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They are, of course, Renault (formerly virtually bankrupt ‘Lotus’, now supported by the largest motor manufacturer by volume on the planet), McLaren (majority owned by Bahrain’s sovereign wealth fund, with a slice of Saudi money for good measure), and, er, Williams: still majority owned by the admirable but ailing Sir Frank, the man who signed the original company incorporation documents in 1977.
Along the way costs exploded but income remained, at best, static. Indeed, it is a tribute to the money men in Grove that Williams has survived at all, for every year the company posts profits, or, in a worst case scenario, light red ink.
In the interim, all its grid peers have changed markedly, and out of all proportion. From 1998 onwards Tyrrell mutated to BAR, Honda, Brawn and Mercedes – after the Three Pointed Star sold its McLaren interests; Stewart became Jaguar, then Red Bull; and Minardi changed hands twice Red Bull acquired the team, and renamed it ‘Toro Rosso’.
Renault’s backstory is more convoluted: having purchased Benetton, the French company sold to Genii Capital eight years later, then (re)acquired the ailing team. Sauber, having been dropped by BMW, finally found itself indebted to new investors who claimed ownership before restructuring and cutting a branding deal with Alfa Romeo.
By not being manufacturer-owned or with an own engine division Williams found itself betwixt and between: Larger than the satellites, yet smaller than the major teams, all of whom have wealthy owners, be they car brands or drinks companies. Thus Williams is neither satellite nor mothership, yet, crucially, carries all the overheads of the latter while not having access to parent company funding.
Heck, Williams still builds its own gearboxes – with aluminium casings…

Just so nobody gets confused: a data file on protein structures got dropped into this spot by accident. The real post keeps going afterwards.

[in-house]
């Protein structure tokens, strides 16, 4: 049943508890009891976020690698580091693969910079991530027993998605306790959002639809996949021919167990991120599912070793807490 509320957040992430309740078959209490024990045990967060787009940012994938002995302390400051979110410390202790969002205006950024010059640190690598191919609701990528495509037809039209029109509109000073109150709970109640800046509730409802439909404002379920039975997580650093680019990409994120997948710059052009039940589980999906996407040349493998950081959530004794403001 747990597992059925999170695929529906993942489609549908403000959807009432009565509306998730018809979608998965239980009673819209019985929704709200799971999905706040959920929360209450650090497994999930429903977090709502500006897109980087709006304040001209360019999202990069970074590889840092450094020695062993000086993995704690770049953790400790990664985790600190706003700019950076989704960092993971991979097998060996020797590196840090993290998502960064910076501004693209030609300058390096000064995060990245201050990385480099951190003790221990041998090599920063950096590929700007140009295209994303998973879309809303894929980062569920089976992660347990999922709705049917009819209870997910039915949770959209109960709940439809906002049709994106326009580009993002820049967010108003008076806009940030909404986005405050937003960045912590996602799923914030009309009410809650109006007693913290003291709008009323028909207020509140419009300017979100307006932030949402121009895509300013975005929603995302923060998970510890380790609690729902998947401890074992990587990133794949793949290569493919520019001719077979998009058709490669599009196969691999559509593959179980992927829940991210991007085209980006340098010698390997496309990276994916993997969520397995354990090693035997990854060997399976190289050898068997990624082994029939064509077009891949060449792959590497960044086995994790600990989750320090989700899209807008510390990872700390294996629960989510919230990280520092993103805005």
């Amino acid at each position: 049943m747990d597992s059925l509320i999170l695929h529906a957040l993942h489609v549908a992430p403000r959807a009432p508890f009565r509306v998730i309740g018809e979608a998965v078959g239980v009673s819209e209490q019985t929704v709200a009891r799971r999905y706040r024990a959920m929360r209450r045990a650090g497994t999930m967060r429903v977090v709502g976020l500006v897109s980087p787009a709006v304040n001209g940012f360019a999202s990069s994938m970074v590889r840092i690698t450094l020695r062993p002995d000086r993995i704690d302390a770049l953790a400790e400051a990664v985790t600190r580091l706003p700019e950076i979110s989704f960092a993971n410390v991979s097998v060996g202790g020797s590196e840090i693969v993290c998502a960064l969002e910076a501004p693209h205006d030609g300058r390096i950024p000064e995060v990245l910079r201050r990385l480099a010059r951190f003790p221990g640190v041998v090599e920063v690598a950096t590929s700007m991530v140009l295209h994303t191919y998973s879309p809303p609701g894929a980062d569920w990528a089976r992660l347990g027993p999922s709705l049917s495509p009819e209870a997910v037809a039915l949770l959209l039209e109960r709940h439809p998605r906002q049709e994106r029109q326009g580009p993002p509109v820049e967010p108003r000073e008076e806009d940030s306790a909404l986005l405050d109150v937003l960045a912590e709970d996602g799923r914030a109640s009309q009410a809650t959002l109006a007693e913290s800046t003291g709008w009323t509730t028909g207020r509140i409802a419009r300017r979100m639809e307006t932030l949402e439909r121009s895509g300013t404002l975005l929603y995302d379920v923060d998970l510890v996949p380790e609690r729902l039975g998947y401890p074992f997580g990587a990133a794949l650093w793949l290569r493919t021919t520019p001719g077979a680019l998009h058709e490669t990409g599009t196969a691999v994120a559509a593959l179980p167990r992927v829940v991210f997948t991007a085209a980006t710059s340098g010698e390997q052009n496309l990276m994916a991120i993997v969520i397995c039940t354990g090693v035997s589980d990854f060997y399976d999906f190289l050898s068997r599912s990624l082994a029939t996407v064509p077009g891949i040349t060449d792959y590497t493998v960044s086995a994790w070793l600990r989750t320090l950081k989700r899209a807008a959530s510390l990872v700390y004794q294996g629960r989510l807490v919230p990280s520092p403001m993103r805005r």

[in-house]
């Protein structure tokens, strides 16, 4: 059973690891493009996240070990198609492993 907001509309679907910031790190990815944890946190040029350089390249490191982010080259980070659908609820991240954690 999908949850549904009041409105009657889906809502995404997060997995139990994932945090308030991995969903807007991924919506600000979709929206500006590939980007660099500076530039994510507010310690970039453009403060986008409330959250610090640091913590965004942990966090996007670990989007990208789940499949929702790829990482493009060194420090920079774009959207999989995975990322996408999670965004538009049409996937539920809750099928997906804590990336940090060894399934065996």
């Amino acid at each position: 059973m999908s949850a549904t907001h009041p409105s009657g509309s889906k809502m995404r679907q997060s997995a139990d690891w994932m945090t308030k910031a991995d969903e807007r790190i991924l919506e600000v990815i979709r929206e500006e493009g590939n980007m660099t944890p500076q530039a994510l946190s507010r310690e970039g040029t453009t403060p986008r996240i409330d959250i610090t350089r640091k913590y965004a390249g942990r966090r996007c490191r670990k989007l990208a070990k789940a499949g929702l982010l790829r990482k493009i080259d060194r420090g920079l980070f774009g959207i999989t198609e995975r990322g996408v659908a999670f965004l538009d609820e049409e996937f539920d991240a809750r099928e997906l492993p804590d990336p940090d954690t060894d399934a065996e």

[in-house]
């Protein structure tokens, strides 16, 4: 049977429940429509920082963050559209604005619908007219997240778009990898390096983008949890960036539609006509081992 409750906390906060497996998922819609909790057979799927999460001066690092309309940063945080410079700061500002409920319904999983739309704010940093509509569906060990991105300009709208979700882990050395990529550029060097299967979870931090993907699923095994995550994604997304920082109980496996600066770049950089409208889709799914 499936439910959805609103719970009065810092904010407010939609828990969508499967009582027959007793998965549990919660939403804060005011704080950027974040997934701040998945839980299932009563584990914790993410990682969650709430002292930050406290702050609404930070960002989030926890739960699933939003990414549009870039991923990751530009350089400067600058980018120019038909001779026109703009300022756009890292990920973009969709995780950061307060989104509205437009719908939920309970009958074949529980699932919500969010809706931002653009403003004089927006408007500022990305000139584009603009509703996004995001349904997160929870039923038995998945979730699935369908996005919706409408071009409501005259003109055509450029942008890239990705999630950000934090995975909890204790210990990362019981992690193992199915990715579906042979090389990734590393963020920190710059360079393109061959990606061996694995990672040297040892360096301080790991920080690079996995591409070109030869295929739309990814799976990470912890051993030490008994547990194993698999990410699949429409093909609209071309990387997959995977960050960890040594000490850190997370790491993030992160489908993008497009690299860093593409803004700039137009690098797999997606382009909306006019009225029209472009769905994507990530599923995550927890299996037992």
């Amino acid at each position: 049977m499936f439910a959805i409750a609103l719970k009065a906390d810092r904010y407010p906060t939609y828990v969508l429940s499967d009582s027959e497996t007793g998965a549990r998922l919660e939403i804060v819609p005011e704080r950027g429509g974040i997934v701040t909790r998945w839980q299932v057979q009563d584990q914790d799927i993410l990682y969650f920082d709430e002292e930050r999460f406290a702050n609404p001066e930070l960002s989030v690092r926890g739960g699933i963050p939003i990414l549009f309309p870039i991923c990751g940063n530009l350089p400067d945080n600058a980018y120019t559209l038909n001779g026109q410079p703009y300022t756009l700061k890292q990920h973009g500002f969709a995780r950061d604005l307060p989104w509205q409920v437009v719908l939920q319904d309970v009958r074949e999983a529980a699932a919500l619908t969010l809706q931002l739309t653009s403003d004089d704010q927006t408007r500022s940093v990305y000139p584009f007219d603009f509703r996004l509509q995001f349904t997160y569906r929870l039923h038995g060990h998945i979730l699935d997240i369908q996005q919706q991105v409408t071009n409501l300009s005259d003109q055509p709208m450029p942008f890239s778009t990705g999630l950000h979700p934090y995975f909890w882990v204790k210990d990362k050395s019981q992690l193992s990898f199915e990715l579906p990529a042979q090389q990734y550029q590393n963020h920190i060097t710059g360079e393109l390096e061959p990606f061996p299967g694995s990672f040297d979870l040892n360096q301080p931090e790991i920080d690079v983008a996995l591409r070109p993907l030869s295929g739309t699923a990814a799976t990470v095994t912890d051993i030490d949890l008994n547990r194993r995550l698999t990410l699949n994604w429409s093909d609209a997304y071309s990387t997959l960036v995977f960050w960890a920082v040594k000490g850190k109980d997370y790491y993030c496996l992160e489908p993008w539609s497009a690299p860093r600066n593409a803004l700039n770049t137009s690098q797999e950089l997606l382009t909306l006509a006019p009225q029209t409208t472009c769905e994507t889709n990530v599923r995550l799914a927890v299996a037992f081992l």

F1’s commercial environment, too, changed massively over the past decade: Eyeballs dropped 30 per cent as pay-TV bit, compounded by new-gen viewer patterns and switch-offs due to increasing domination by the ‘Big Three’. Sponsorship revenues went south – forcing Williams to sign so-called pay drivers, with Maldonado being the first, but not the last. Where once sponsors were blue-chip, now they’re start-ups.
All the while the Big Three, against whom Williams had once fought so valiantly, pulled bonuses that alone substantially exceed Grove’s performance-based income. Exploding costs, inequitable earnings in the face of an ongoing global economic crisis and a stale business model could only spell one thing: regression. Consider the number of teams that disappeared or restructured since 2012: seven, including three start-ups…
Worse (for Williams): in the five years since the discriminatory revenue structure was introduced no team outside the top three – the primary beneficiaries of F1’s obscene bonuses – has won a race.
Thus, where once the legendary Williams team was once spoiled for choice having the pick of Ayrton Senna, Nigel Mansell and Alain Prost, last year’s line-up saw a toss-up between Sergey Sirotkin and Robert Kubica for the ‘other’ berth, with Lawrence Stroll’s billions covering the primary seat for son Lance.